I'm also not convinced that the Lagrangian that he devises is strictly classical even if it looks superficially like a more classical set of equations. And, I believe that he is still using a scalar graviton approximation in the weak field case, although I haven't had time to read the latest article closely enough to be sure, which is a quite satisfactory approximation in weak fields but doesn't work in the dynamic case or when a significant share of inputs are things other than ordinary matter and fluxes in Standard Model fields.

The big point made by this article is that it can robustly fit large data sets of galaxies even if some parameters and assumptions are tinkered with.

There are qualitative differences between Deur's theory and MOND, the two most notable of which are that (1) the shape of a mass distribution is important (the more spherically symmetric a mass distribution is the less of an effect there is, which in the other direction explains the excess of apparent dark matter in galaxy clusters), and (2) dark energy effects arise because gravitons diverted to creating dark matter phenomena aren't leaving the galaxy and hence reducing the strength of the gravitational facts between galaxies that have lots of apparent dark matter - a qualitative factor that almost makes possible lots of nice theoretical properties like mass-energy conservation and localization of gravitational energy.

neo said...

do you find Deur's conclusions persuasive then?

i recall there was a paper that took into account gravitational binding energy as a way to explain mass discrepancy.

there's also the issue of mass discrepancy in galaxy clusters as well.

i know that dark energy results in negative pressure, but since it is a source of energy, shouldn't that energy also result in gravitational attraction like any other source of energy, perhaps explaining MOND

andrew said...

I find Deur's conclusions to be extremely persuasive. My gut instinct is that there is a more than 75% chance that his approach will ultimately be found to be the correct solution of the problems of quantum gravity, dark matter and dark energy, albeit, possibly with some refinements.

One way in which Deur's approach is superior to MOND is that it accurately estimates (to back of napkin precision, at least) the mass discrepancy in galaxy clusters, which is something which MOND understates.

Deur's approach to dark energy is particularly revolutionary (even relative to other gravitationally based explanations of dark matter and dark energy phenomena), because rather than considering it to be "negative pressure", or an integration constant in the equations of general relativity, or a substance as in quintessence, or an inherent property of space-time, he explains it very differently, as a diminution of the strength of the gravitational attractions between systems in which dark matter phenomena are significant in a form (basically) of gravitational shielding. In his analysis, gravitons in galaxies and galaxy clusters are diverted from their would be paths outside the system that pull it towards other galaxies and galaxy clusters, and instead diverted towards pulling masses at the fringes of the system towards it more tightly giving rise to a phenomena that looks like it is a dark matter halo in a galaxy or galaxy cluster.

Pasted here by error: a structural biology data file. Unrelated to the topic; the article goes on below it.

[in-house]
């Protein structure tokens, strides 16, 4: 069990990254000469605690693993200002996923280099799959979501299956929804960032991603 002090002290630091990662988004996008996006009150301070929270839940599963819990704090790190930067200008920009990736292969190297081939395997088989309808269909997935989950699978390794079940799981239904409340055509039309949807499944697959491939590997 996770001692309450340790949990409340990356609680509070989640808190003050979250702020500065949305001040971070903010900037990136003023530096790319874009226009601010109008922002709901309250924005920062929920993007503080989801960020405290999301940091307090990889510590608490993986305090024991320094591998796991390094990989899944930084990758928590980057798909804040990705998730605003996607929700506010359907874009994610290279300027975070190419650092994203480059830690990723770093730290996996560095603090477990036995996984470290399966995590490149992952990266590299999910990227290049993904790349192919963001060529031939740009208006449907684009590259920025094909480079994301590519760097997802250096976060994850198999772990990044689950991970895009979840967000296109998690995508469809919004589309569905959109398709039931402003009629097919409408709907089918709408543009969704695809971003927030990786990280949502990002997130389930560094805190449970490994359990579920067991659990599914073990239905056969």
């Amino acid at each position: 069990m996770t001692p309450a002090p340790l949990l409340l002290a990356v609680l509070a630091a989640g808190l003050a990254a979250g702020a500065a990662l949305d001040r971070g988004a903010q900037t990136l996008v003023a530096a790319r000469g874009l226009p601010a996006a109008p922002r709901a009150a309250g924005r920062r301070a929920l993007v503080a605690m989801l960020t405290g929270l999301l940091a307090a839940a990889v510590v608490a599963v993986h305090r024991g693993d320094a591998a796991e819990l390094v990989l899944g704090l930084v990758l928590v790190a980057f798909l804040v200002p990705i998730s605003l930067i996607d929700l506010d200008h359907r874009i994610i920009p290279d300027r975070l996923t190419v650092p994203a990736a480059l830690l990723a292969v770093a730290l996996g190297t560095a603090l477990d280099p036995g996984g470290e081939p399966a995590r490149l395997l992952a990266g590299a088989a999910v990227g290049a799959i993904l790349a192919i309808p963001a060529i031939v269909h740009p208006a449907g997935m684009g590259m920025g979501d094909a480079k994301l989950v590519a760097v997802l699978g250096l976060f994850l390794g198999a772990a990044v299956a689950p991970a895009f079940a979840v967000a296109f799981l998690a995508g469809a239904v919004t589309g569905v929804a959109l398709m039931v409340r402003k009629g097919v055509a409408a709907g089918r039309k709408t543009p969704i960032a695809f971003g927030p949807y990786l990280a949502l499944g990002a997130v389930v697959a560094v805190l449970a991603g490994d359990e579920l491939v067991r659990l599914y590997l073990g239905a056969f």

There is almost no other dark energy hypothesis along this line that is currently receiving active investigation. But, it is really the only way that it is possible to reconcile the experimental results attributed to dark energy or the cosmological constant, and conservation of mass-energy. It also explains the "coincidence problem" (i.e. why the inferred amount of ordinary matter, dark matter and dark energy in the universe according to lambdaCDM cosmology are about the same).

andrew said...

"i recall there was a paper that took into account gravitational binding energy as a way to explain mass discrepancy."

This isn't a horrible way of describing what is going on in Deur's approach, which most fundamentally differs from conventional GR in the way it considers interactions between gravitons (at the quantum level) or gravitational fields (at the classical level).

neo said...

Deur's approach posits gravitons, and the main problem w/ this is pertubative gravitons is non-renormalizable. i don't see Deur changing this.

string theory, at least according to some, is uv-completion

neo said...

i had in mind this paper

A new perspective on galactic dynamics
Matteo Tuveri, Mariano Cadoni arXiv:1904.08209

"We derive the radial acceleration of stars in galaxies by using basic features of thermodynamics, statistical mechanics and general relativity. We assume that the "dark" component of the radial acceleration is originated from the reaction of dark energy to the presence of baryonic matter."

here dark energy interacts with baryons is what causes MOND like effects, reminds me of Smolin's paper.

i like this idea since the scale of a0 can be derived from the cc.

Mordehai Milgrom just published this paper

Noncovariance at low accelerations as a route to MOND

In particular, we do not know that all the principles underlying ND or GR apply below a0. I discuss possible breakdown of general covariance (GC) in this limit.

andrew said...

"Deur's approach posits gravitons, and the main problem w/ this is pertubative gravitons is non-renormalizable. i don't see Deur changing this.

string theory, at least according to some, is uv-completion"

From a practical perspective, Deur solves the non-renormalization problem by using a scalar graviton approximation and demonstrating that the magnitude of the difference between a scalar graviton system (which is also equivalent to the static solution in the tensor case) and a tensor graviton theory is small in weak fields in relativity stable systems.

A stringy type graviton is a possibility in Deur's approach and while sting theory's graviton was developed in the course of research on that theory, it is an idea that is severable to a significant extent from the larger edifice of string theory.

Re the other papers, I certainly don't disagree that there are other approaches being considered and it is important that none of them be quashed entirely, although some are more promising than others. As a category, I find the gravitational explanations, in general, to be considerably more plausible than the dark matter particle proposals.